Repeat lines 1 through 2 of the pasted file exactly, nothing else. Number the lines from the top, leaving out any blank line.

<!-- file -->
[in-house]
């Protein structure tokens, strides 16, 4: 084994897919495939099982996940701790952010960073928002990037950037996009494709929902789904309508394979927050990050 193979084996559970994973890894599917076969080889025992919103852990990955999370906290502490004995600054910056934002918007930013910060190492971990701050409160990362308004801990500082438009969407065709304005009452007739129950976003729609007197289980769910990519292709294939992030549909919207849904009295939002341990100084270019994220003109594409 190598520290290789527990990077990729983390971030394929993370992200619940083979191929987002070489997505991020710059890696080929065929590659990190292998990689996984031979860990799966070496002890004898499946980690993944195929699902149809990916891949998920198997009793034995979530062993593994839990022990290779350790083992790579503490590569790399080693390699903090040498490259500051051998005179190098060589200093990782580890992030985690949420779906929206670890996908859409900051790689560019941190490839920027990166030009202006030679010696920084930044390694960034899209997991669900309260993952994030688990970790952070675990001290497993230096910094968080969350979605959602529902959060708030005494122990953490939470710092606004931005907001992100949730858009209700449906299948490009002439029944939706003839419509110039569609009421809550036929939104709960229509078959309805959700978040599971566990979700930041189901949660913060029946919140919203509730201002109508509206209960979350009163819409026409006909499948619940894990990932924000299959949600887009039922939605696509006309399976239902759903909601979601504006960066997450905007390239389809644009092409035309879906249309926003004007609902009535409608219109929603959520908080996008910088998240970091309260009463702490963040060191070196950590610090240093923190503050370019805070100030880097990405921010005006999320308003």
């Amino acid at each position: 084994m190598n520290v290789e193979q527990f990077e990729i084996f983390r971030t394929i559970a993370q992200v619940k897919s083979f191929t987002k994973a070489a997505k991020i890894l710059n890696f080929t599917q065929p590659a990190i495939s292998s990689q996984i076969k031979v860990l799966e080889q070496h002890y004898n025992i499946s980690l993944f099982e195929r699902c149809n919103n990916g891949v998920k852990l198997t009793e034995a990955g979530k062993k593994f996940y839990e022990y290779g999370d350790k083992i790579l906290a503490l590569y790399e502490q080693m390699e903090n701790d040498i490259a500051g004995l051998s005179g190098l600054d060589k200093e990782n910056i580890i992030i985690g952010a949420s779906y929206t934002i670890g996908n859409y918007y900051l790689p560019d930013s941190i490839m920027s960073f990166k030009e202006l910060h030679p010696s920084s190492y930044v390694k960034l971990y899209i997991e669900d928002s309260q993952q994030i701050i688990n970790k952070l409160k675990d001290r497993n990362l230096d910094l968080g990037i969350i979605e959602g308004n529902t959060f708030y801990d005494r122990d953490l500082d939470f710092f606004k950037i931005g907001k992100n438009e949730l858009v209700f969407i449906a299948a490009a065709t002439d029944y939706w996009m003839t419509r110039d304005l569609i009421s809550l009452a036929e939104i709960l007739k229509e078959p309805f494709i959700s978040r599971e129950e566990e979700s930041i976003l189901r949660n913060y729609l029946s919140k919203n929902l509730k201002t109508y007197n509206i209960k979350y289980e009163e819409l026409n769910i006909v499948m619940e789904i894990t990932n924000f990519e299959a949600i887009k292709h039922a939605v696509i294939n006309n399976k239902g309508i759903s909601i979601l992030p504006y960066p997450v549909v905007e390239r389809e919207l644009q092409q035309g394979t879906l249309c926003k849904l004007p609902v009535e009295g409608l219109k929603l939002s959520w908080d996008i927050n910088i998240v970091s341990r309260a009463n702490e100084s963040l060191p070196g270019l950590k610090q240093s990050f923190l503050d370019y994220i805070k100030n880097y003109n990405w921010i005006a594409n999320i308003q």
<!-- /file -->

[in-house]
């Protein structure tokens, strides 16, 4: 084994897919495939099982996940701790952010960073928002990037950037996009494709929902789904309508394979927050990050 193979084996559970994973890894599917076969080889025992919103852990990955999370906290502490004995600054910056934002918007930013910060190492971990701050409160990362308004801990500082438009969407065709304005009452007739129950976003729609007197289980769910990519292709294939992030549909919207849904009295939002341990100084270019994220003109594409 190598520290290789527990990077990729983390971030394929993370992200619940083979191929987002070489997505991020710059890696080929065929590659990190292998990689996984031979860990799966070496002890004898499946980690993944195929699902149809990916891949998920198997009793034995979530062993593994839990022990290779350790083992790579503490590569790399080693390699903090040498490259500051051998005179190098060589200093990782580890992030985690949420779906929206670890996908859409900051790689560019941190490839920027990166030009202006030679010696920084930044390694960034899209997991669900309260993952994030688990970790952070675990001290497993230096910094968080969350979605959602529902959060708030005494122990953490939470710092606004931005907001992100949730858009209700449906299948490009002439029944939706003839419509110039569609009421809550036929939104709960229509078959309805959700978040599971566990979700930041189901949660913060029946919140919203509730201002109508509206209960979350009163819409026409006909499948619940894990990932924000299959949600887009039922939605696509006309399976239902759903909601979601504006960066997450905007390239389809644009092409035309879906249309926003004007609902009535409608219109929603959520908080996008910088998240970091309260009463702490963040060191070196950590610090240093923190503050370019805070100030880097990405921010005006999320308003």